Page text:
Yen Gains From 3-Week Low Before Bank of Japan Reviews Stimulus

Yen Drops Most in 17-Months
  • Japanese currency rises after falling most in 17 months
  • May fall to 130 per dollar in a year, Goldman Sachs says

The yen climbed Monday from a three-week low against the dollar as traders assessed what degree of additional stimulus is expected from the Bank of Japan this week and the impact of any such easing on the currency.

The Japanese currency appreciated versus most of its major peers in New York, recovering from a 2.1 percent slump on April 22 after Bloomberg reported the authority may consider helping banks lend by offering a negative rate on some loans. The central bank will reveal its decision on April 28, a day after the Federal Reserve’s meeting.

“The market is in a wait-and-see attitude as it awaits the BOJ,” said Sebastien Galy, a strategist in New York at Deutsche Bank AG, the second-biggest currency trader. “In addition, U.S. data continues to be mixed and the dollar continues to retreat versus G-10.”

Recent increases in monetary stimulus yielded market reactions that were opposite to the policy’s intention, complicating yen traders’ strategies. The Japanese currency has strengthened more than 8 percent against the dollar since Jan. 29, when the BOJ unexpectedly adopted negative interest rates to stave off deflation, a move that would in theory hurt the appeal of the yen.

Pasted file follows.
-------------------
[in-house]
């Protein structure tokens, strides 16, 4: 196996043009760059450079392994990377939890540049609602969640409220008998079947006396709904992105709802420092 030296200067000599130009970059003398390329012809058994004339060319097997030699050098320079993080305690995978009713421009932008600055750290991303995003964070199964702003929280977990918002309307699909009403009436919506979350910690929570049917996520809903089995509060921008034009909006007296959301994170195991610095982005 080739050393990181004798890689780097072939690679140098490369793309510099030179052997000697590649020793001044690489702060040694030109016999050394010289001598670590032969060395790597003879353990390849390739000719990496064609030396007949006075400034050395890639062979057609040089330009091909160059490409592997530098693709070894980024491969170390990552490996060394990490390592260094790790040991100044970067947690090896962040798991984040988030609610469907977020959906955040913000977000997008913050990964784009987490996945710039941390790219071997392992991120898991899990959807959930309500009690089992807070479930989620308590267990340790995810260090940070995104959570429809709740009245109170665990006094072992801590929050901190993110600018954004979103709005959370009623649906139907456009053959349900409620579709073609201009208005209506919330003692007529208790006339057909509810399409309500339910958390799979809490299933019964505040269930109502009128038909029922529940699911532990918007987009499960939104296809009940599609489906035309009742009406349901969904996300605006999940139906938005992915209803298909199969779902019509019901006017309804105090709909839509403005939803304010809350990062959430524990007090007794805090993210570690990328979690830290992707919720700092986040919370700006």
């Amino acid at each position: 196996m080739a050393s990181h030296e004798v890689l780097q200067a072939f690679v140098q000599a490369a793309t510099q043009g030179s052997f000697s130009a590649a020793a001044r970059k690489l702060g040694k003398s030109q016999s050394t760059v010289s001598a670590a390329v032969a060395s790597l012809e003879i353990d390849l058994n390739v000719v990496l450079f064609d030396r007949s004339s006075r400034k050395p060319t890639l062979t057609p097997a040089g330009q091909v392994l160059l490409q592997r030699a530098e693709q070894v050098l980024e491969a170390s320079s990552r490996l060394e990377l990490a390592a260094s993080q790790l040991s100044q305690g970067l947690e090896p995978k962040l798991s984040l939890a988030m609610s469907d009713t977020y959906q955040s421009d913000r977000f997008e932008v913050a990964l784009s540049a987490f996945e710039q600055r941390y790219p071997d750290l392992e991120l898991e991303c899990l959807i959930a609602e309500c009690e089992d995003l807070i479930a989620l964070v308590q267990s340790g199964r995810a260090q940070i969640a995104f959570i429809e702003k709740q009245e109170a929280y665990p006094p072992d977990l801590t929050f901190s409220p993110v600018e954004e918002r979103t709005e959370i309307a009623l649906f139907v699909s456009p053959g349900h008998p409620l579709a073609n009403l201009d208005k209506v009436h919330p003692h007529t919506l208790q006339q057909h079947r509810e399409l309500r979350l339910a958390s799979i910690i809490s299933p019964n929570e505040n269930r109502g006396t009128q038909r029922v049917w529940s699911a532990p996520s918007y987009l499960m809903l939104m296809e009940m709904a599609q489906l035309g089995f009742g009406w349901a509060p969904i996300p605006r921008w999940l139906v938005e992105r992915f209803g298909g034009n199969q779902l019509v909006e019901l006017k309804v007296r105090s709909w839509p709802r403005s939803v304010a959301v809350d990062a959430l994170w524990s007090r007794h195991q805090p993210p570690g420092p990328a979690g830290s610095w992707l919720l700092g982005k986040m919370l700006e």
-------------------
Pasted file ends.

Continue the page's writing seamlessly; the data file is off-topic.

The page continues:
The yen was little changed at 111.15 per dollar as of 8:23 a.m. in Tokyo on Tuesday, after strengthening 0.5 percent in New York. On Monday, it touched 111.91, the weakest level since April 1. The April 22 decline was the biggest since October 2014.

Stimulus Outlook

Bracing for Stimulus: What's Next for the BOJ?

Investors are showing caution. The premium for one-week contracts hedging against a weaker yen versus the dollar compared with those against a stronger yen, climbed to the highest in about six months, according to risk reversals data compiled by Bloomberg.

“There are, to some degree, limits in terms of what the effectiveness” of monetary policy can be, Dominic Bunning, a senior currency strategist at HSBC Holdings Plc said in a Bloomberg Television interview. “Ultimately marginal returns start to decrease. We have seen that in Japan’s monetary policy already.”

The BOJ’s various measures “have had some impact but it’s hard, in terms of weakening the yen, to keep seeing that happen,” London-based Bunning said.

Twenty-three of 41 analysts surveyed by Bloomberg expect policy makers will expand stimulus this week. Nineteen analysts predict the BOJ will increase purchases of exchange-traded funds, eight expect a boost in bond buying and eight project the BOJ will lower its negative rate, the survey conducted April 15-21 shows.

“The policy outlook is supportive of our strong conviction that dollar-yen will move higher in coming months,” Goldman Sachs Group Inc. strategists Silvia Ardagna, Robin Brooks and Michael Cahill said in a report. “The BOJ is already so long into ‘the reflationary trade’ that it has to continue to deliver further accommodation for the time being.” 

The authorities will likely deliver further accommodation this week, focusing more on asset purchases than on interest-rate policy, and the yen could weaken to 130 per dollar in a year, they wrote.

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